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A Super Smash Bros.-inspired design, designed backwards

How did Dan Fornace create a Smash Bros.-style fighter without Nintendo's deep roster of pre-existing mascots? By designing characters around movesets, rather than movesets around characters.

Bryant Francis, Senior Editor

October 21, 2015

5 Min Read

Until recently, Super Smash Bros was a subgenre unto itself. Few other games have emulated its side-scroller-meets-fighting-game sensibilities, partly because few other games have such a deep roster of characters to stir up player enthusiasm.

If you’re going to design a new fighting game in the Smash mold, how do you make compelling fighters worthy of Smash’s pedigree?

The answer may lie in Rivals of Aether.

Recently launched on Steam Early Access from designer Dan Fornace and his team, the 2D fighting game looks and plays like a version of Smash Bros for Game Boy Advance.

And that’s because it ... sort of is. Fornace’s start as an indie developer was with the unauthorized Game Boy demake Super Smash Land. 

After boiling Smash’s diverse moveset down to their most basic versions, he wanted to take the lessons learned from that experience and make his own fighting game.

“The original goal was to design characters around movesets, rather than movesets around characters," says Fornace. "In Smash, [creator] Masahiro Sakurai has to look at an old character and make their internal elements fit into a moveset. We thought it would be awesome if we could go the other way.”

"The goal was to design characters around movesets, rather than movesets around characters"

The unifying theme for his characters was also inspired by Nintendo. Fornace had been scrutinizing characters like the Pokémon Vaporeon, and tooling around with re-interpretations of their moves. That Pokémon’s place in an elemental hierarchy of characters gave him an inspiration to reach for four elements: Earth, fire, air, and water.

“That pushed me forward because the elements let us organize specific rule types for each fighter,” he explains. “For instance, Zetteburn, our fire lion, has burning damage over time moves as a result of that inspiration.” 

Charting the roster--literally

The next step was to organize characters by playtype. For this, Fornace has two sliding scales of how he wants his characters to play. Rushing vs zoning characters, and ground vs air characters. Rushing characters do well in close quarter combat while zoning characters keep other fighters at a distance. Ground characters perform better while battling on the ground, and air-based characters try to take their fight to the sky by jumping and striking. 

“Once I put characters on that map, I started to find how difficult these characters were to play based on their alignment,” says Fornace. “One thing that happens naturally is that zoning characters tend to be more difficult because there’s more to figure out. Orcane, for instance, leaves puddles on the stages that can cause damage after a short time, while Zetteburn just gets in to do damage and is more straightforward.” 

Zoning tactics and elemental effects also let characters have unique movesets that incorporate the same play presence of items in Super Smash Bros. Since Fornace’s team is really small, he couldn’t count on being able to handle the scope creep of a large item database, so he folded their effects into his move design.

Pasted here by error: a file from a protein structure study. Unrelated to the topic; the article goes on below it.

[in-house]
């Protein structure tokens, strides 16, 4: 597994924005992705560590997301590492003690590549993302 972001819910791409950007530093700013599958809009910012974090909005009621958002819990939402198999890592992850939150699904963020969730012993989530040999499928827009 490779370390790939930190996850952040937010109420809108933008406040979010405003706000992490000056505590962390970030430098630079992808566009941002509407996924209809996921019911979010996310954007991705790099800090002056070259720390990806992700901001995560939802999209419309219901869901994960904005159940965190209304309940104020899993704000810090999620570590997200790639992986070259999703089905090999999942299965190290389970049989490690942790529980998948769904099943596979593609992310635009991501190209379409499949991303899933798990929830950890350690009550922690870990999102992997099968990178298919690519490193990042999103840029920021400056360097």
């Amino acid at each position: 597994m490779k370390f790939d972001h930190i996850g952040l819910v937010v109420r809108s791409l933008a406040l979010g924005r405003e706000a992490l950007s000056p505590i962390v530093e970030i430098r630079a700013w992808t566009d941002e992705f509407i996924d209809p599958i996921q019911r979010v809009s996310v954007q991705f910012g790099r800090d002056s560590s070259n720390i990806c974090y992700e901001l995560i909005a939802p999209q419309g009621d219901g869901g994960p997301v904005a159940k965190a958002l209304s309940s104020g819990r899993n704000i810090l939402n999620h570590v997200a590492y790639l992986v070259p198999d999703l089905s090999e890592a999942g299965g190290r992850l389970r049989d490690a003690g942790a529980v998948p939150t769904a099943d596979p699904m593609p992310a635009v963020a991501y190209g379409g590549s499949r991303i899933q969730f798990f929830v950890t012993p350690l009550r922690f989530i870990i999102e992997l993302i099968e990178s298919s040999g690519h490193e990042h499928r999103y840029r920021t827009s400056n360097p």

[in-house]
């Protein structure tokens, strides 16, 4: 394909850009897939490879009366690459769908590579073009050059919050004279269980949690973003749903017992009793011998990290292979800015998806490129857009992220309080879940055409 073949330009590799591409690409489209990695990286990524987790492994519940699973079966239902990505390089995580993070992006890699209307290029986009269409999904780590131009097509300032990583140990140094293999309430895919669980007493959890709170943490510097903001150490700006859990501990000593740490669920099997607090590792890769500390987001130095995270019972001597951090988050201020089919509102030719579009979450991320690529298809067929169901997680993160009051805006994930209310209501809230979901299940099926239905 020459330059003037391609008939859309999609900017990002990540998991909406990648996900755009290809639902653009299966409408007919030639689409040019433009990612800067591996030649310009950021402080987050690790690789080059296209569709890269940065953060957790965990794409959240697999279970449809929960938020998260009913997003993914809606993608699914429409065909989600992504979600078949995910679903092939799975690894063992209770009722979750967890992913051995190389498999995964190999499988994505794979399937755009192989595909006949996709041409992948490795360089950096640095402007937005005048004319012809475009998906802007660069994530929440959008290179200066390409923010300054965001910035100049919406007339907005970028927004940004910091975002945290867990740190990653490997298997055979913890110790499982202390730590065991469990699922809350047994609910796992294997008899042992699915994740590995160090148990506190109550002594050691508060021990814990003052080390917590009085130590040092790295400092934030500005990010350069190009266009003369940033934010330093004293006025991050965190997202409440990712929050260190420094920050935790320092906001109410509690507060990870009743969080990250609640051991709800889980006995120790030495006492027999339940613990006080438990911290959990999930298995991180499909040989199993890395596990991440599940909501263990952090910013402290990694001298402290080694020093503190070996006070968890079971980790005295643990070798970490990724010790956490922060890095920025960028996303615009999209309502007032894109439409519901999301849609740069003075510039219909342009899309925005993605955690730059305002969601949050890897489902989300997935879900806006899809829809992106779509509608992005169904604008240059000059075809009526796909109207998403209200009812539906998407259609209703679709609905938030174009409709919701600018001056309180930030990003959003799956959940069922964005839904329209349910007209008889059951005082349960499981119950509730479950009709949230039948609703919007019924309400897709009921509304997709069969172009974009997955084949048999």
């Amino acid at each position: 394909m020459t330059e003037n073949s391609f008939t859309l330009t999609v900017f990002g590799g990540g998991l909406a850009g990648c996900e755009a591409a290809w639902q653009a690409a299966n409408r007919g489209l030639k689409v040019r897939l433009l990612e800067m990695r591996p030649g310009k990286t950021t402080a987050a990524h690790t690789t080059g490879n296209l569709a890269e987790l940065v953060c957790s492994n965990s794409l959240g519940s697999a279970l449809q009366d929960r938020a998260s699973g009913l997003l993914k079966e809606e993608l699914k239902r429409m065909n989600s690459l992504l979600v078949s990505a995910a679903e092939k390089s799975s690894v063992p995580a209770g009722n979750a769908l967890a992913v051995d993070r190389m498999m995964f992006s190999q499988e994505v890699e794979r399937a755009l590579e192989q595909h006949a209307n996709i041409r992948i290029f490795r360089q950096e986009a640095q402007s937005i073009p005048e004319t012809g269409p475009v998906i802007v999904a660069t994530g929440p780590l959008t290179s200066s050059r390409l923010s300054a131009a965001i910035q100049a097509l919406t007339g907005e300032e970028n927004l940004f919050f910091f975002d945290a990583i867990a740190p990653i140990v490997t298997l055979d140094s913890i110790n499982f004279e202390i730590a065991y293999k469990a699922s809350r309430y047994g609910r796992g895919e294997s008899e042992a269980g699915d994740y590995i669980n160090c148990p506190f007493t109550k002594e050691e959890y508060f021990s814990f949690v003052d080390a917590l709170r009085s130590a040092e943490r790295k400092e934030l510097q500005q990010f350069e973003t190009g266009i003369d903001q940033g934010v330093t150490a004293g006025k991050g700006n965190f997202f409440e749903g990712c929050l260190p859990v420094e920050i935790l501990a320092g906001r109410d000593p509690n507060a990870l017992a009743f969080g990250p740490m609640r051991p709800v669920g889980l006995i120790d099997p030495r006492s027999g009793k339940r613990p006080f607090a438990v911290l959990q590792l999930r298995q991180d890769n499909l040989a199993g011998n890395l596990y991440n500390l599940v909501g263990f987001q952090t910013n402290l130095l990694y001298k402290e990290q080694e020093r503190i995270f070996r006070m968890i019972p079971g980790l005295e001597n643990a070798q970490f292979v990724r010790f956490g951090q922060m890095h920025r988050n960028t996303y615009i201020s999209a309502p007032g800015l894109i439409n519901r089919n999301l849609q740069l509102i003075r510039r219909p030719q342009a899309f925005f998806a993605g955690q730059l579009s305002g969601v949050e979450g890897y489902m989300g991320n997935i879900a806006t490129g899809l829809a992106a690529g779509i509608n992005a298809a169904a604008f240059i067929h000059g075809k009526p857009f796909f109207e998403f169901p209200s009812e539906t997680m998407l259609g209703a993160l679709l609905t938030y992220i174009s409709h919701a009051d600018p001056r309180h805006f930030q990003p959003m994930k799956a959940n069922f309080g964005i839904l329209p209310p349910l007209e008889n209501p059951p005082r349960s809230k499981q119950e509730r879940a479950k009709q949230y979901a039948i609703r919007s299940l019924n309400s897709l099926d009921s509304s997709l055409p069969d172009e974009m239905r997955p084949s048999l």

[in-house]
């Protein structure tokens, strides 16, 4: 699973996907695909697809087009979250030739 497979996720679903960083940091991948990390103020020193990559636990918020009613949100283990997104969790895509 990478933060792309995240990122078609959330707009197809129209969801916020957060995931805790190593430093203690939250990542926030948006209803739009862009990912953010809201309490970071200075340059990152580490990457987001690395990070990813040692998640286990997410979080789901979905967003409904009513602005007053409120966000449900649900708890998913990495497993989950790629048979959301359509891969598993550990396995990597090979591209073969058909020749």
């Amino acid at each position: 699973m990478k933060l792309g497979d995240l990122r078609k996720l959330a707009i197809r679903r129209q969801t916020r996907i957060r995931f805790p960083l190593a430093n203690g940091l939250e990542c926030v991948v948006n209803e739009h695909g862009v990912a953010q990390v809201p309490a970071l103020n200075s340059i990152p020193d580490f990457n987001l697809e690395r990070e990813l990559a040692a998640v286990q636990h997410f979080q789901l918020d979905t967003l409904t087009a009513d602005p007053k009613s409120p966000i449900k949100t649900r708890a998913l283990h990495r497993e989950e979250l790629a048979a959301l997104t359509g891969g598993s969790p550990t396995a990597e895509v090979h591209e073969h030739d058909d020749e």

Familiar gameplay mechanics Smash players are used to interacting with through Pokéballs, trophy cases, or fire flowers now are part of Rivals of Aether’s normal fighting rules, like the earth character Maypul’s plants or Kragg’s rocks, the latter of which will even become part of the stage that characters can interact with. This feature-management strategy actually helps Rivals of Aether stand apart from the bigger, broader Smash Bros. “That's mostly by design to make moves match elements,” Fornace muses, “but that’s also what makes the characters stand out. It makes players say, 'This is a Rivals character,' not 'This is a Smash character.'”

Using playtester input--but not all of it

While brainstorming where characters fit as air rushers or ground zoners, Fornace tries to find big weaknesses other players can exploit. Lucky for him, Early Access players are all too happy to give feedback. But that also means Fornace has to stick to his guns, and he advises other indie fighting game developers to do the same. “Take Zetteburn for example. His weakness is that his recovery, his ability to get back on stage, is weak compared to other characters.” 

“We’ve had some feedback complaining about that. But that’s how characters are designed. If you start to say, ‘Maybe this move should be a bit worse, maybe it should be a bit better,’ you start pushing the roster towards each other. It may feel balanced at first, but eventually you’ll start homogenizing your characters. It’s a balance where we set our goals, stick to them, but try not to go too crazy and alienate people with characters that don’t feel good to play.”

As Fornace and his team proceed through Early Access, they’re looking ahead to dealing with balancing new strategies their players have managed to exploit, managing normal character updates in ways that won’t completely change how a character plays, and figuring out how their game will work in the competitive scene. But with a strong character design process, Farnace hopes this is just the start for his online competitive fighting game.

About the Author(s)

Bryant Francis

Senior Editor, GameDeveloper.com

Bryant Francis is a writer, journalist, and narrative designer based in Boston, MA. He currently writes for Game Developer, a leading B2B publication for the video game industry. His credits include Proxy Studios' upcoming 4X strategy game Zephon and Amplitude Studio's 2017 game Endless Space 2.

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